However, given the universally accepted aesthetic property of beauty, and the fact that we live in a physical universe, perhaps beauty cannot be reduced to an interior quality, or elevated to the level of ‘the unfading beauty of a gentle and quiet spirit’, because beauty also projects outside itself into the forms around us. In so doing it causes attraction, one of the properties of beauty, though not in the sense of opposites attracting, but rather as like-attracting-like. In other words, the lure of beauty is caused by similar qualities adhering in the moved and the mover, similar to how goodness is desired by the will, or truth is known by the intellect. This advances a conception of beauty as a relational property interiorly owned and exteriorly related. Pope Benedict XVI defined it as that which ‘unlocks the yearning of the human heart, the profound desire to know, to love, to go towards the Other, to reach for the Beyond.’9 According to Benedict, it ‘draws us out of ourselves’ and ‘wrenches us away from being content with the humdrum.’10 He also said that beauty ‘pierces us like a dart, reawakening us by opening afresh the eyes of our hearts and minds, giving us wings, and carrying us aloft.’11 In this sense, beauty is a kind of energy, both interiorly owned and exteriorly related, natural to creation and human relationships, and innate to God.

“…the soap bubble is beautiful with all its colours,…but an inordinate attention to physical appearances, the vanity of strutting around for show and a human existence as empty as a soap bubble.”

This is not to equate God’s transcendent beauty with the inner beauty of created things. That ‘enduring Word’ mentioned by Isaiah is held to be identical with the Source of Beauty, internally owned and relational in the Trinity,12 though also externally related on all levels in the universe. In other words, beauty is simultaneously eternal in the Second Person of the Trinity, incarnated in Mary, temporalised in the Eucharist, and participated in by all creation. It doesn’t fade or close its feathers, or burst, but remains ever-present, relatable, and desirable.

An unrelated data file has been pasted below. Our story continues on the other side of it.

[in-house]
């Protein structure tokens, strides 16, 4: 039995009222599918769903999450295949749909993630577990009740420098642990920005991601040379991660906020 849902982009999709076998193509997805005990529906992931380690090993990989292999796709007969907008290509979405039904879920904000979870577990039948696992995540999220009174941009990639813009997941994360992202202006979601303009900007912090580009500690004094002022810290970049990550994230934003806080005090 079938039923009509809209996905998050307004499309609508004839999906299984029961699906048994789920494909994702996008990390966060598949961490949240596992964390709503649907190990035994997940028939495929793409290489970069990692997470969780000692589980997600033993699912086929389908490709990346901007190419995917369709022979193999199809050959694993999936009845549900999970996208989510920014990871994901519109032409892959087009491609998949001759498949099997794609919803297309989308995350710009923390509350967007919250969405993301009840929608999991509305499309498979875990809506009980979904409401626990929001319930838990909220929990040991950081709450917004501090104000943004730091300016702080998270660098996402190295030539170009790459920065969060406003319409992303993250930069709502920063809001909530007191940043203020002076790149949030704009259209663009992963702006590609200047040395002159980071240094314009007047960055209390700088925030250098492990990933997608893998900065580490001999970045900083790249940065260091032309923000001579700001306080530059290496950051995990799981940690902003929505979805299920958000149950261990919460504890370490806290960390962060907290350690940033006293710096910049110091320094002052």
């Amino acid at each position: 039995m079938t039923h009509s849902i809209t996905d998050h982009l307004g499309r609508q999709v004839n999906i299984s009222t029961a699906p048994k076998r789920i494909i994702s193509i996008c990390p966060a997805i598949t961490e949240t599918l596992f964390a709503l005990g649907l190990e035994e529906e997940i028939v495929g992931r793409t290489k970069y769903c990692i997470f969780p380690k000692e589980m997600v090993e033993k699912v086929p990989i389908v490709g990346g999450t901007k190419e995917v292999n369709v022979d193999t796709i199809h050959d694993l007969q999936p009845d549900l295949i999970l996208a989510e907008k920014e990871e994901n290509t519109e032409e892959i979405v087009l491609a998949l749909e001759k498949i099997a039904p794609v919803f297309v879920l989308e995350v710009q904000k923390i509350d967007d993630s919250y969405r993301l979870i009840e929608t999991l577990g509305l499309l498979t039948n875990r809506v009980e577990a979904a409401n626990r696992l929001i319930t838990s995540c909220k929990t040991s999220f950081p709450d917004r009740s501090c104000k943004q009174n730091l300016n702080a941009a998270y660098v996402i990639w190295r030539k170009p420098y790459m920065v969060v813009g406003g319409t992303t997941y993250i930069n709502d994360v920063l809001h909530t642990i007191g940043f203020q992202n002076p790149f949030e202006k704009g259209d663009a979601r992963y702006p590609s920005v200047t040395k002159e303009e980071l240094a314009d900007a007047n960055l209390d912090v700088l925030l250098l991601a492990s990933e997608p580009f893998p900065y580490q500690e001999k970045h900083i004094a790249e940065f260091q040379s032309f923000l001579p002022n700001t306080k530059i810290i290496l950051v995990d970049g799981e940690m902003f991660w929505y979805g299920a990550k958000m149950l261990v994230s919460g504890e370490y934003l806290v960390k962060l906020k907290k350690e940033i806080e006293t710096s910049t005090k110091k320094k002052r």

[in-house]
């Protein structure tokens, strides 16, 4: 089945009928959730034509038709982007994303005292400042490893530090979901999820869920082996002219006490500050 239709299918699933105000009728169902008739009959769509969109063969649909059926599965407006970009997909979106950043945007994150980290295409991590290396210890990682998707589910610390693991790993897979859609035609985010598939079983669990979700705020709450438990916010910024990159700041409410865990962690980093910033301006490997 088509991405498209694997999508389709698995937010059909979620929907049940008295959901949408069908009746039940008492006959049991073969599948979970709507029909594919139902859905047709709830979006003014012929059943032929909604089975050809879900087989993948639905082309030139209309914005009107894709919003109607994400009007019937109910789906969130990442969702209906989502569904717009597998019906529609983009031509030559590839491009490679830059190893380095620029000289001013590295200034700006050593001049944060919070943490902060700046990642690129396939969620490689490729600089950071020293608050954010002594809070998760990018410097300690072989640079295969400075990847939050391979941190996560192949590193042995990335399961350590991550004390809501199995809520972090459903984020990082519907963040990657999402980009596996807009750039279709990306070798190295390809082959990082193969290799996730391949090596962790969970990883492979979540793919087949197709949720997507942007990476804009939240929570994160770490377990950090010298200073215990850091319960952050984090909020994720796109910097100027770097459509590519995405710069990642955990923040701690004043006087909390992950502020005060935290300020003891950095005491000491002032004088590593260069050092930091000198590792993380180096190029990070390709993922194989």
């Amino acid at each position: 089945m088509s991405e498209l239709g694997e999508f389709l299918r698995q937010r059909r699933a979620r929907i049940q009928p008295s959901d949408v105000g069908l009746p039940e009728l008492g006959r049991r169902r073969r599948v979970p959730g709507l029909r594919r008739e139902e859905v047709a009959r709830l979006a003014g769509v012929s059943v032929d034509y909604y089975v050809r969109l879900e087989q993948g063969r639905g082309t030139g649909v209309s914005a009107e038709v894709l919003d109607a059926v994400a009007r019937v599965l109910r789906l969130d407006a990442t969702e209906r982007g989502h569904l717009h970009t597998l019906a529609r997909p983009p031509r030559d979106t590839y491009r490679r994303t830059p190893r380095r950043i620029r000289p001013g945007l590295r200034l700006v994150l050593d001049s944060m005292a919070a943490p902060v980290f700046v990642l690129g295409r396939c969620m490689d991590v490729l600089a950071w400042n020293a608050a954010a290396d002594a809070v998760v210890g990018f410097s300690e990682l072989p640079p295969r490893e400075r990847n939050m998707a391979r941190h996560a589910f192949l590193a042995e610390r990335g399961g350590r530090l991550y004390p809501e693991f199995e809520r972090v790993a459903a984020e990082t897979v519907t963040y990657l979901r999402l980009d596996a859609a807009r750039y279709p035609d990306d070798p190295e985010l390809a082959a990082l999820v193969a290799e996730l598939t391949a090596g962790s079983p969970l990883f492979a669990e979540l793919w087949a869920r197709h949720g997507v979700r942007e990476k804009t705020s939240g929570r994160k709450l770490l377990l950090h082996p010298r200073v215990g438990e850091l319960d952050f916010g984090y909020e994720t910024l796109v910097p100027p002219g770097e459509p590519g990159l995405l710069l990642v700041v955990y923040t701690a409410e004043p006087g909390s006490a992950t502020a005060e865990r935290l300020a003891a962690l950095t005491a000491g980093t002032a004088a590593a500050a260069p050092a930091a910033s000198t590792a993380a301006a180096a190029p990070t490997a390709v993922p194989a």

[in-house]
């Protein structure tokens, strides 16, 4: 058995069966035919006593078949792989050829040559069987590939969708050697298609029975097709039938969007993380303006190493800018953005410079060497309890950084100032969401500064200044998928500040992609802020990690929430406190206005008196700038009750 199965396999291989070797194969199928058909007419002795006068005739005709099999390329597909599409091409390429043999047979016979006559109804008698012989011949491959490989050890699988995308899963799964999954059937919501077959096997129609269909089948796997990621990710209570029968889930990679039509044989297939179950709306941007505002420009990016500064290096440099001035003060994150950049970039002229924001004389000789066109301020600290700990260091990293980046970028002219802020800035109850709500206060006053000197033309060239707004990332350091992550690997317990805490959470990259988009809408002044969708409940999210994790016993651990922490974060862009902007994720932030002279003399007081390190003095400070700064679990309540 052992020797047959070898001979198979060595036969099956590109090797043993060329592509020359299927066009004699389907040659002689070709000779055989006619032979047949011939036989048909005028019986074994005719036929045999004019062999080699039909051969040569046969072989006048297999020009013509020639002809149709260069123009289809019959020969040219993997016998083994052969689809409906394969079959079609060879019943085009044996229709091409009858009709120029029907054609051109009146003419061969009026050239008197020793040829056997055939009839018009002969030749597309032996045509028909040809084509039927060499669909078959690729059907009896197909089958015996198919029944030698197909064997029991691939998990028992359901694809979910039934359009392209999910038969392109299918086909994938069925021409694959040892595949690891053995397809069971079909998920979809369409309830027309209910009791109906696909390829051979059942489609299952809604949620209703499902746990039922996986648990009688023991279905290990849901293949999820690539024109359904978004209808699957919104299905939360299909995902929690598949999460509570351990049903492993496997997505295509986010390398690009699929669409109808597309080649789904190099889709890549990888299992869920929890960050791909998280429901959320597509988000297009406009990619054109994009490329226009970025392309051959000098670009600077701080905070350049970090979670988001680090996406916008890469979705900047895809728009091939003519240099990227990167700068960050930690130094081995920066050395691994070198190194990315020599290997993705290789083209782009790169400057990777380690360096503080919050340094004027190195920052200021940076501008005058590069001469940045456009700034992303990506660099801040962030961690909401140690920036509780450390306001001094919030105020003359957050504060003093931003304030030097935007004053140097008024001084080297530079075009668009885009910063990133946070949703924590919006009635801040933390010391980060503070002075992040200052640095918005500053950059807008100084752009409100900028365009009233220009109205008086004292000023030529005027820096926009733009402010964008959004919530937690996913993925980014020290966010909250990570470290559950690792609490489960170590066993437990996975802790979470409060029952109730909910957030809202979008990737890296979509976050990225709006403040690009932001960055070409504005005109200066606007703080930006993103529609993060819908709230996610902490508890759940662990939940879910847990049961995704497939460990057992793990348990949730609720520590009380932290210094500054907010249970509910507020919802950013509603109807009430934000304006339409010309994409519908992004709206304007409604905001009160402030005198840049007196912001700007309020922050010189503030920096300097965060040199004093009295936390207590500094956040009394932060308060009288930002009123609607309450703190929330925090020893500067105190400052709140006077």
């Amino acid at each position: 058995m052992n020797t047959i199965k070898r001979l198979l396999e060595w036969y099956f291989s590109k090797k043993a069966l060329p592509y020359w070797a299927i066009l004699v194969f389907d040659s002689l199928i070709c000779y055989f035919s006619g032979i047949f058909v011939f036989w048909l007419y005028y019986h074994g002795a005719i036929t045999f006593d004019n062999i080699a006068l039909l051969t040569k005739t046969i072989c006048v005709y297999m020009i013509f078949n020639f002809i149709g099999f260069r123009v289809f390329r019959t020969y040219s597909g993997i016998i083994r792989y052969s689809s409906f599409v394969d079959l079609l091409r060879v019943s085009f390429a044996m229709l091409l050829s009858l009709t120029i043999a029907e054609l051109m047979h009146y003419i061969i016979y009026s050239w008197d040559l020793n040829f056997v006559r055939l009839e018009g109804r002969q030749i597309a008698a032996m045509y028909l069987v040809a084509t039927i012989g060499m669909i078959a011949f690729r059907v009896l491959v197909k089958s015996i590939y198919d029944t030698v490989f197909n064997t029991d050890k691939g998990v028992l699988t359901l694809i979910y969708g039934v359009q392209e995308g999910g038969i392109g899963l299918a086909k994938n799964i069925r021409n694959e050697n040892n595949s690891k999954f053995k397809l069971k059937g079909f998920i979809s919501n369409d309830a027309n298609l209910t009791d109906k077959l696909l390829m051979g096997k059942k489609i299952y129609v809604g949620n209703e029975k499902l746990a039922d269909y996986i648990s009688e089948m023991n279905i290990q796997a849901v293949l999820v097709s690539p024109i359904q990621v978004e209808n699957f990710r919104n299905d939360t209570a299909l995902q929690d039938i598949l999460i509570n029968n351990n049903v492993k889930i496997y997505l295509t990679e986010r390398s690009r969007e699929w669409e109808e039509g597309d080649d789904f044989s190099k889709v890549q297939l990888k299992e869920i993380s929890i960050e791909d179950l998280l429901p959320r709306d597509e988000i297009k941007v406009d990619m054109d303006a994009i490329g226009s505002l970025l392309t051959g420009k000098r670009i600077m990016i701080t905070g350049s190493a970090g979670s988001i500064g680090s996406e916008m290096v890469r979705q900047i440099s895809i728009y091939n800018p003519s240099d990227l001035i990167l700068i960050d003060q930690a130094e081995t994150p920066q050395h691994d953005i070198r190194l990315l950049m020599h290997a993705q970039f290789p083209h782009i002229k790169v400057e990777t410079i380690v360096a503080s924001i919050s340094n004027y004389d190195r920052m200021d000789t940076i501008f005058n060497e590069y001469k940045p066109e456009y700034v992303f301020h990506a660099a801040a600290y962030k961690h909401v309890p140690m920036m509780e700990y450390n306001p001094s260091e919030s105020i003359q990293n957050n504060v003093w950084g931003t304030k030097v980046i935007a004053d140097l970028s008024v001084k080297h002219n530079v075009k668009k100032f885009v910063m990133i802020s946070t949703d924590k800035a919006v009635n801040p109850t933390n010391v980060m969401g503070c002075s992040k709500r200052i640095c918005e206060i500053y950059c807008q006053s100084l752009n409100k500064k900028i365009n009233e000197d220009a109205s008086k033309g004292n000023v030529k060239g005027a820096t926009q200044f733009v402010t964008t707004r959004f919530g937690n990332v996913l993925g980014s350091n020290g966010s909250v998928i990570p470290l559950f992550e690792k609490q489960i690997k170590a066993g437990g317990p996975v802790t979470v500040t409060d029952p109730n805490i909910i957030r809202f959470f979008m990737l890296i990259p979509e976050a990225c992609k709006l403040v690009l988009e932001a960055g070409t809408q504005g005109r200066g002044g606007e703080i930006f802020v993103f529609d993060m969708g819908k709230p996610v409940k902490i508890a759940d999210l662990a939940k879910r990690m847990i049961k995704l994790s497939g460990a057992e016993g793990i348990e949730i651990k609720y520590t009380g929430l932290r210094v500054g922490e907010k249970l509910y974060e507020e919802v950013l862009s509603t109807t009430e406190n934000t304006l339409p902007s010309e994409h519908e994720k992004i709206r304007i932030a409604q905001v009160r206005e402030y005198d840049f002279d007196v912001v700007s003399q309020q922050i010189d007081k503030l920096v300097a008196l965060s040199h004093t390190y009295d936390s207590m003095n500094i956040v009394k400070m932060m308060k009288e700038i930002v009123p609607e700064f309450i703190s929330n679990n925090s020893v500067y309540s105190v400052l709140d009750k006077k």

Herein lies the key to beauty’s Catholic character, incarnational and eucharistic, fixed in matter yet unbounded, relating from its source to its object and vice-versa.

In the Catholic tradition, therefore, beauty is not just an aesthetic quality in material things by which they are attractive, or one’s ‘inner self’ alone, but the union of exterior form and interior radiance. While the former abides, the latter radiates and is desired, hence beauty becomes a quality perhaps more convertible with love, than with the transcendental properties of goodness and truth.

Perhaps then, from a theological-aesthetical perspective, the fullest and most ‘catholic’ definition of beauty may be that beauty is a moral-relational quality by which things attract and are attracted, the energy not just between the moved and the mover, but in and between the loved and the lover.

1 Vatican News, https://www.vaticannews.va/en/pope/news/2018-02/pope-to-arts-movement–make-god-s-love-visible-with-your-talents.html (accessed 08-05-2018).
2 Catholic News Agency, https://www.catholicnewsagency.com/news/beauty-advice-from-pope-francis-like-mary-be-virtuous-52232 (accessed 08-05-2018).
3 La Stampa, http://www.lastampa.it/2014/09/25/vaticaninsider/attenti-alla-vanit-rende-la-vita-una-bolla-di-sapone-DKUXCVW4I9RNWuiyACw9lL/pagina.html (accessed 08-05-2018).
4 Ibid.
5 1Pt3:3-4.
6 Pope Francis, Angelus, Vatican City, 8 December 2017.
7 La Stampa, http://www.lastampa.it/2014/09/25/vaticaninsider/attenti-alla-vanit-rende-la-vita-una-bolla-di-sapone-DKUXCVW4I9RNWuiyACw9lL/pagina.html (accessed 08-05-2018).
8 Is.40:8.
9 Pope Benedict XVI, Meeting with Artists: Address of His Holiness Benedict XVI (November 21, 2009).
10 Ibid.
11 Ibid.
12 Thomas Aquinas ascribed beauty to the Son because the Son possesses ‘integrity, due proportion and clarity,’ three qualities constituting his definition of beauty. Cf. Summa theol., I,39,8.

Dr Christopher Longhurst is a lecturer for TCI. His doctorate is in Sacred Theology, from the Angelicum, Rome. Prior to returning to live in New Zealand in 2017, he was professor of Philosophy at Al Akhawayn University in Ifrane, Morocco, and an educational officer (operatore didattico) at the Vatican Museums, Rome. He has also taught at Marymount International School, Rome, Italy, and Victoria University of Wellington. Chris’ academic expertise is the interdisciplinary study of theology and aesthetics.